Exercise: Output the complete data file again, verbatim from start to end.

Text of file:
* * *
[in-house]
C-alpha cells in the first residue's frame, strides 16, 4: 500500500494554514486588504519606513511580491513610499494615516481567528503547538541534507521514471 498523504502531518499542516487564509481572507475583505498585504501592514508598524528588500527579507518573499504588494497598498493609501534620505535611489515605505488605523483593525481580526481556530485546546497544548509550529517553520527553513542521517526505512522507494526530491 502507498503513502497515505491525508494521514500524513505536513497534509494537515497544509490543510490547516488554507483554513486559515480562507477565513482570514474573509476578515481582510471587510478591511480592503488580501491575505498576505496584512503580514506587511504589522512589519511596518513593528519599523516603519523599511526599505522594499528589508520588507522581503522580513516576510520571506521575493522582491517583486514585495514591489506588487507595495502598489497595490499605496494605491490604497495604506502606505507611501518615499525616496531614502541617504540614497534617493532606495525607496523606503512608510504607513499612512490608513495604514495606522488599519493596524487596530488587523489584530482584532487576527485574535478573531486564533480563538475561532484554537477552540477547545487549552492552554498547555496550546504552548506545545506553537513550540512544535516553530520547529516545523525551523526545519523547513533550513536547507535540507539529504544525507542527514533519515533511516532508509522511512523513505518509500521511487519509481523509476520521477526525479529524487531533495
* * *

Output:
[in-house]
C-alpha cells in the first residue's frame, strides 16, 4: 500500500494554514486588504519606513511580491513610499494615516481567528503547538541534507521514471 498523504502531518499542516487564509481572507475583505498585504501592514508598524528588500527579507518573499504588494497598498493609501534620505535611489515605505488605523483593525481580526481556530485546546497544548509550529517553520527553513542521517526505512522507494526530491 502507498503513502497515505491525508494521514500524513505536513497534509494537515497544509490543510490547516488554507483554513486559515480562507477565513482570514474573509476578515481582510471587510478591511480592503488580501491575505498576505496584512503580514506587511504589522512589519511596518513593528519599523516603519523599511526599505522594499528589508520588507522581503522580513516576510520571506521575493522582491517583486514585495514591489506588487507595495502598489497595490499605496494605491490604497495604506502606505507611501518615499525616496531614502541617504540614497534617493532606495525607496523606503512608510504607513499612512490608513495604514495606522488599519493596524487596530488587523489584530482584532487576527485574535478573531486564533480563538475561532484554537477552540477547545487549552492552554498547555496550546504552548506545545506553537513550540512544535516553530520547529516545523525551523526545519523547513533550513536547507535540507539529504544525507542527514533519515533511516532508509522511512523513505518509500521511487519509481523509476520521477526525479529524487531533495